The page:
Labor’s spokesman for Media and Communications, Senator Stephen Conroy seems to have let slip some details of a central plank of Labor’s forthcoming election campaign in Brisbane last week.

Conroy’s office is now refusing to release his speech, saying it has not yet been “cleared”. It seems Conroy might have jumped the gun on what is probably planned as a big campaign announcement with all the usual bells and whistles.

Fortunately, the people who were there have good memories.

Conroy was speaking to a seminar held by the Australian Information Industry Association last Friday. He laid out a three tier platform of policy which he described as central to Labor’s plans to persuade Australians that it is the party of the future.

The new item in what Conroy said was that Labor will fund a network of ten “innovation centres” in all states and territories, to act as incubators for new projects in information communications and technology.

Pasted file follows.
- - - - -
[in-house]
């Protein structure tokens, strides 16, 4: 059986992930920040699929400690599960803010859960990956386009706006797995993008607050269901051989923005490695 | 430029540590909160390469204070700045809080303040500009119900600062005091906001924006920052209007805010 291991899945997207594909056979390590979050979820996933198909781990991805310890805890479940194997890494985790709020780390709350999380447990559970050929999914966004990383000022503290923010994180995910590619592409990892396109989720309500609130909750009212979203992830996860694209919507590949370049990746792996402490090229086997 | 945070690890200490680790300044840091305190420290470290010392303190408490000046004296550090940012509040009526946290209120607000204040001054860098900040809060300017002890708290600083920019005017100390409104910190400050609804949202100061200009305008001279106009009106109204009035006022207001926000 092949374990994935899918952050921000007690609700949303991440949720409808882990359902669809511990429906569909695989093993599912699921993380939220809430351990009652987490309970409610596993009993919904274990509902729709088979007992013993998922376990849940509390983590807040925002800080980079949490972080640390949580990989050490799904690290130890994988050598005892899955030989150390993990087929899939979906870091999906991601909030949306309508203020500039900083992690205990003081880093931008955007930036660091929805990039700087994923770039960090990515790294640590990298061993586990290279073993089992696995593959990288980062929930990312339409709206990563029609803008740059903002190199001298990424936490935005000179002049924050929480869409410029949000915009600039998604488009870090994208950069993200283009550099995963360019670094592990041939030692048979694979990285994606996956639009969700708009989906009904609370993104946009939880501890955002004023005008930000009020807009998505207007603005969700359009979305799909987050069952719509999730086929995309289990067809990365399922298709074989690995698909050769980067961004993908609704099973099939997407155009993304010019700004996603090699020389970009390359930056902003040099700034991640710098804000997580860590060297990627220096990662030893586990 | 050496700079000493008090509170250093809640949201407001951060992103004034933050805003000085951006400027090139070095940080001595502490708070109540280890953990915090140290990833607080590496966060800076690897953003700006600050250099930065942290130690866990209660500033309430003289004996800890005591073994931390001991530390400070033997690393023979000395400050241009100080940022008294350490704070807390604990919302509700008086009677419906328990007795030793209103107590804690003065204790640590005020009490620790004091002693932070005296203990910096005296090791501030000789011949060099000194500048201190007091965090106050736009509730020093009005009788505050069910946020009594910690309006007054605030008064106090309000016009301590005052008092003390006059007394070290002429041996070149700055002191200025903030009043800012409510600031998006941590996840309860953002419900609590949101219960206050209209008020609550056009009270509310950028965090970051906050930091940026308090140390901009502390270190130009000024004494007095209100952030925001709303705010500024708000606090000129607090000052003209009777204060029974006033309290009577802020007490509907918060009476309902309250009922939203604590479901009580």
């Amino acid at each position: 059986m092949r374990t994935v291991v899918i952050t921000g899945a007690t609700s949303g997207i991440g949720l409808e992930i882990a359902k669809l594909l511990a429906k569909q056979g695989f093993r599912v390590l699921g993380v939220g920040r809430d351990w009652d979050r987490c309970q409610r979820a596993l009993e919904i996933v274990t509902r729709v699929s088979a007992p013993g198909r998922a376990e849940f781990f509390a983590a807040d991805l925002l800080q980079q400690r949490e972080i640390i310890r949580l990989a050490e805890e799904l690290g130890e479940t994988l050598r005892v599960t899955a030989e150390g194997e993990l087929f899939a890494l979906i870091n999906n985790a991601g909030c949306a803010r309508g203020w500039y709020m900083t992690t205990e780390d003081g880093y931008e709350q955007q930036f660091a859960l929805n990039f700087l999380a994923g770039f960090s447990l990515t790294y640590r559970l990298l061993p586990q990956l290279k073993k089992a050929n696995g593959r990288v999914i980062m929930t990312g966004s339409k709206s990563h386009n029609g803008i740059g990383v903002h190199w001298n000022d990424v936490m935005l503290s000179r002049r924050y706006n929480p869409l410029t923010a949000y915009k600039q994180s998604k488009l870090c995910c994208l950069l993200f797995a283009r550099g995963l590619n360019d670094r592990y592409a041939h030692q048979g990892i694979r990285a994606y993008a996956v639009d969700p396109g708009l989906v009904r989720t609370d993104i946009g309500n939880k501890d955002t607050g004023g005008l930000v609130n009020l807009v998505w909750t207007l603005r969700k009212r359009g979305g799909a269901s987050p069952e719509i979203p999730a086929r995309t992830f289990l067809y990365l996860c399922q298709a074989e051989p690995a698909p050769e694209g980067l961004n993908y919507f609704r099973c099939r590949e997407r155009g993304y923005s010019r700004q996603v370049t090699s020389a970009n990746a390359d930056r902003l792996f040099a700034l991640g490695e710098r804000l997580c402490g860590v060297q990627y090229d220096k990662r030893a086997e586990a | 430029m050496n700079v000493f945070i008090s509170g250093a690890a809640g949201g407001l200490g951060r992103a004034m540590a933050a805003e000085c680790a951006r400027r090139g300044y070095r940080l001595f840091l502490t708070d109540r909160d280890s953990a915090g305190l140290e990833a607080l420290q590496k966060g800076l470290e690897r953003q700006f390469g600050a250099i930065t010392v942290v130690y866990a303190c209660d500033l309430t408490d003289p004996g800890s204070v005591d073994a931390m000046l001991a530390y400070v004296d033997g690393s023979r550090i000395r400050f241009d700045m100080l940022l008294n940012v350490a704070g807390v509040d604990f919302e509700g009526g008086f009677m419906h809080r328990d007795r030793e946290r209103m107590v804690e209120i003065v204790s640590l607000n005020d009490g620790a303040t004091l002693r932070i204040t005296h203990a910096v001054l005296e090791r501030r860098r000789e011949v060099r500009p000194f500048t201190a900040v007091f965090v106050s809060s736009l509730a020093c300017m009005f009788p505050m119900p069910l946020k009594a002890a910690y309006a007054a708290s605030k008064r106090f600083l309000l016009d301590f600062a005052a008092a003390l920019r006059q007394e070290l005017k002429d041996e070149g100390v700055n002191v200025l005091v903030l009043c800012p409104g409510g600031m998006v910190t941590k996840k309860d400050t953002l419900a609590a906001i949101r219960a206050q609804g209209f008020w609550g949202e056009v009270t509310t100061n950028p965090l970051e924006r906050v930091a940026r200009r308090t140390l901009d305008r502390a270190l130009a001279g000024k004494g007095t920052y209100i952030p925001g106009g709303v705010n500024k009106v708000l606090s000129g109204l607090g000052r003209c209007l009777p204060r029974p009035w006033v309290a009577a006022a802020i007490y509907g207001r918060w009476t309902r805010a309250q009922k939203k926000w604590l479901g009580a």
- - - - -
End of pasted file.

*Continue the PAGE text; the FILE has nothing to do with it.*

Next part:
As for the funding, some who were at the speech remember that he said $200 million would be spent over three years setting up these centres and running them – enough to make them much more than window dressing.

“There were lots of very big numbers thrown around,” says one who was there. “Real telephone numbers.”

Conroy told the AIIA that Labor’s investment in broadband and communications technology would be the single biggest ticket item that Labor would be taking to the election – and its main claim to being the party of the future.

The other items he detailed were Labor’s already released plan to invest with private industry in a national Broadband Fibre to the Node network, and a package of measures to improve skills in information and communications technology – broadly in line with programs already being run by the Queensland Government.

Those in the know in new media have been crying out for some time for policy that moves beyond the old argy bargy about ownership, regulation and the sad and sorry history of digital broadcasting. It looks as though Labor might be stepping up to the crease.